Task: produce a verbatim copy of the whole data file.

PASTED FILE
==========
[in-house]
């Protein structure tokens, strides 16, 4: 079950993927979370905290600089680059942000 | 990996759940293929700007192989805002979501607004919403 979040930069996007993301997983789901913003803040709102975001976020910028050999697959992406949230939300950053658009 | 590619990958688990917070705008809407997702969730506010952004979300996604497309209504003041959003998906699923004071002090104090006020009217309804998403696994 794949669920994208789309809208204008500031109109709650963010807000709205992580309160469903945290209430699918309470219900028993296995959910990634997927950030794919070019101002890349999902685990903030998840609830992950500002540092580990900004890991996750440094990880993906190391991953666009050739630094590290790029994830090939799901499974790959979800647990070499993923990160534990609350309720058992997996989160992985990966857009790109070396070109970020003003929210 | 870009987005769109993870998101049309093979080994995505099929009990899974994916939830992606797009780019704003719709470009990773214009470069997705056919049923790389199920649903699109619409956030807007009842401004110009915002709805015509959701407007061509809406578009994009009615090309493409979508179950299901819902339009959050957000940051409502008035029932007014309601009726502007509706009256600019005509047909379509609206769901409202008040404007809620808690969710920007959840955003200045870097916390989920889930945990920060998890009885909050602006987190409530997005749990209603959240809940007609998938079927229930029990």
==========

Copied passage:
[in-house]
């Protein structure tokens, strides 16, 4: 079950993927979370905290600089680059942000 | 990996759940293929700007192989805002979501607004919403 979040930069996007993301997983789901913003803040709102975001976020910028050999697959992406949230939300950053658009 | 590619990958688990917070705008809407997702969730506010952004979300996604497309209504003041959003998906699923004071002090104090006020009217309804998403696994 794949669920994208789309809208204008500031109109709650963010807000709205992580309160469903945290209430699918309470219900028993296995959910990634997927950030794919070019101002890349999902685990903030998840609830992950500002540092580990900004890991996750440094990880993906190391991953666009050739630094590290790029994830090939799901499974790959979800647990070499993923990160534990609350309720058992997996989160992985990966857009790109070396070109970020003003929210 | 870009987005769109993870998101049309093979080994995505099929009990899974994916939830992606797009780019704003719709470009990773214009470069997705056919049923790389199920649903699109619409956030807007009842401004110009915002709805015509959701407007061509809406578009994009009615090309493409979508179950299901819902339009959050957000940051409502008035029932007014309601009726502007509706009256600019005509047909379509609206769901409202008040404007809620808690969710920007959840955003200045870097916390989920889930945990920060998890009885909050602006987190409530997005749990209603959240809940007609998938079927229930029990």